By far the longest reply came from an American who laid out at considerable length his comments on some of the arguments I had made in my column (as well as on several I did not make). To excerpt several: he was adamant that the "US political system is not broken, nor is it a charade, nor is it better or worse than that of Canada. ... It is fair to say that the US and the Canadian political systems are cousins, but it is not fair to say that one is better or worse than the other. In simple terms there are actually more checks and balances in the US system than in the Canadian system."
He went on to argue that the US political system " is not dysfunctional ....To infer that this is any different than in Canada, or for that matter any other democracy, is to ignore the inherent principles of what a democratic process is. ... The demagoguery around the TEA Party is just a convenient way for the liberal faction (which includes most of the media) to point blame onto someone else."
He concluded that "I think it can be strongly argued that it is Obama who is looking at this "Through The Looking Glass" of the 2012 elections not the Republicans or the TEA Partiers -- remember that these TEA party candidates were elected in 2010 so they do not need to concern themselves with electioneering until 2014." [Note from the editor: in fact these so-called 'TEA Party' (Republican) House of Representative members elected in 2010 must stand for re-election in 2012 not 2014, i.e., after a 2 year term, as do all 435 members of the US House.]
Most of the responses to my column on this subject from American readers did not register disagreement. One American living in the south emailed to say that I was "on target as usual. The self-delusion in our population is breathtaking and frightening."
A correspondent from the U.S. northeast reacted to the column by declaring that "I expect nothing less than brilliance from you. With this message you have exceeded even my highest expectations."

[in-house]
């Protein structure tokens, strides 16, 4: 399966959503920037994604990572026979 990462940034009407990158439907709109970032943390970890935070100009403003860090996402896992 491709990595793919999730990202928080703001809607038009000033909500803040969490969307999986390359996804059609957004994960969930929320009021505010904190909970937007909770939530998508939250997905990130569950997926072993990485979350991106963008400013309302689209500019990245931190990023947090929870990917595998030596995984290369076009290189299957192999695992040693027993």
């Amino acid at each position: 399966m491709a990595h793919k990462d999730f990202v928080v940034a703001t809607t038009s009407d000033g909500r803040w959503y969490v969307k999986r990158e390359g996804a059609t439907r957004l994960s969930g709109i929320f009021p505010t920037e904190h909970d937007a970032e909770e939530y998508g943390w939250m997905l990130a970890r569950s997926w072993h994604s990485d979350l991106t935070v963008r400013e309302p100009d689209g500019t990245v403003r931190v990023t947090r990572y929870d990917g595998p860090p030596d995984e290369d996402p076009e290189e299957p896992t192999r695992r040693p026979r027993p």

He continued: "One thing I believe all the plastic pundits have missed thus far is that the so-called Debt Reduction Bill passed and signed last week in fact contains significant tax increases.To the extent that income, services, or reimbursements for food, medical care, housing and education are cut for our neediest citizens, if they can they will have to somehow make up for those losses -- in effect diverting whatever meager income and assets they may have to make up for their losses. A tax increase by any other name is a tax increase."
I also heard from Canadians on the subject of the US debt crisis. A Canadian travelling in Ireland emailed me "thanks for your great piece on this recent disgraceful conduct by the elected crazies in Washington. Thanks also for the non-partisan source to support what I was recently informing some Yanks about at a pub in Dublin. Talk about self-serving when it comes to tax increases."
Another Canadian, also travelling, emailed that I "spent the last week insulated from the world of news ... your blog on the self-made crisis and the dysfunctional U.S. political scene was excellent."
That's a sample of reader reaction to my "Through the looking glass" column.
by Alastair Rickard
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